What I think is even more interesting is to look at how little Apple has really adapted to this changing landscape. The company has become particularly complacent about the products that both revolutionized consumer devices and skyrocketed the company to the financial behemoth it is today. iOS has very little to offer business users compared to the expandability and customizability of Android. And, of course, this doesn’t even touch the threat that Microsoft presents to both operating systems with Windows 8 RT. Metro may not be wildly popular yet, but it’s a new product, and it’s only a matter of time before we see the same breadth and diversity of applications already present in Apple’s app store and Google’s Play store. It’s also very exciting to see the new convertible tablet ultrabooks hitting the market in Q1 2013, but again – part of the allure of the mobile OS is how well-suited it is for small, portable devices. Metro does that. The traditional Windows and OS X desktop doesn’t.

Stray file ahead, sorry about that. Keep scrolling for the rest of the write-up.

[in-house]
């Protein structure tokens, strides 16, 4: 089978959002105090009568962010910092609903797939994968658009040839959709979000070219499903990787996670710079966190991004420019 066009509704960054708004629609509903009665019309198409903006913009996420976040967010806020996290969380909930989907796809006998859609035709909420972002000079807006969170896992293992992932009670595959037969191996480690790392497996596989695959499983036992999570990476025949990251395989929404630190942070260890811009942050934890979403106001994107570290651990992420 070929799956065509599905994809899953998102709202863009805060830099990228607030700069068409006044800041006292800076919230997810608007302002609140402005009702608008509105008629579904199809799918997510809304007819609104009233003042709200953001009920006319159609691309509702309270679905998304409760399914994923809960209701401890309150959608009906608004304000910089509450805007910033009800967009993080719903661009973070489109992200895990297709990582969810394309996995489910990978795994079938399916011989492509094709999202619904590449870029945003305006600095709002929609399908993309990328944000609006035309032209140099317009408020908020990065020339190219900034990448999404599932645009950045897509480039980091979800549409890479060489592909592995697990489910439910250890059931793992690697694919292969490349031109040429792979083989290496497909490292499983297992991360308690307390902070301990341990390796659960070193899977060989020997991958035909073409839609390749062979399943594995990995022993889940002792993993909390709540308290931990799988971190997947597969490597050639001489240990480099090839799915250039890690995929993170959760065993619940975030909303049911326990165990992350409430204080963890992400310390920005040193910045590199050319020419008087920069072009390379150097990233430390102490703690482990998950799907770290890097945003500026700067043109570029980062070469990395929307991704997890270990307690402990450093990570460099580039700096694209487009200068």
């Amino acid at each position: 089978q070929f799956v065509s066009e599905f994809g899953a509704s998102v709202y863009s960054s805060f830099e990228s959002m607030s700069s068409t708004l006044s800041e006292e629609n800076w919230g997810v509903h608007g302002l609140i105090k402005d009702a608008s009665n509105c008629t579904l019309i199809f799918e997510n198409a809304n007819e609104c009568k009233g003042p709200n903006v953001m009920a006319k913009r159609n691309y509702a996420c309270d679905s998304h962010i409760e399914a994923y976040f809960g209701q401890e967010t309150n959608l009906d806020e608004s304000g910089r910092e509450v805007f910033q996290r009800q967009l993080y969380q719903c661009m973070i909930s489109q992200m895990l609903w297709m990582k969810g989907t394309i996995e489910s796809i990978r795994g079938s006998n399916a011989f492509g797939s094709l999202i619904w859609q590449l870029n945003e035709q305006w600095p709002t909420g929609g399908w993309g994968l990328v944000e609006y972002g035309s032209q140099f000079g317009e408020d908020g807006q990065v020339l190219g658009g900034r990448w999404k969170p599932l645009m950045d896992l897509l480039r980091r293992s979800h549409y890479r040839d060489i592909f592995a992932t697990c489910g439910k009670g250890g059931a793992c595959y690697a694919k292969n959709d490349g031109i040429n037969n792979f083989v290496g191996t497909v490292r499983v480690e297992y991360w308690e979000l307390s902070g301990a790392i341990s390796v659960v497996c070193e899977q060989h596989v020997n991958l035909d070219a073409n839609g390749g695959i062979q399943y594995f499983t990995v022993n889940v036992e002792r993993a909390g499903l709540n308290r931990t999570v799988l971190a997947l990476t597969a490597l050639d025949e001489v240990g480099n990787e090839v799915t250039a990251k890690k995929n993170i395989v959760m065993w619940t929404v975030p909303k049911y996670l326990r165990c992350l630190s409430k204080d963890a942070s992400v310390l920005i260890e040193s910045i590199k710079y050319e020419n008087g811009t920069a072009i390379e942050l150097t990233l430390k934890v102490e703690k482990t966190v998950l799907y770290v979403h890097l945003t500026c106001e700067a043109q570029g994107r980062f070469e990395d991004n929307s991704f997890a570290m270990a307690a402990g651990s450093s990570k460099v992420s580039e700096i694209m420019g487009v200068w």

The iPad’s been out for just shy of three years now, but if you ask me, the tablet revolution is only just beginning. Devices like the Transformer bring the missing link – a real keyboard and mouse for doing real work – to an already fantastic product. I’m looking forward to other brands developing similar solutions, especially as Windows 8 gains traction in the mobile device market.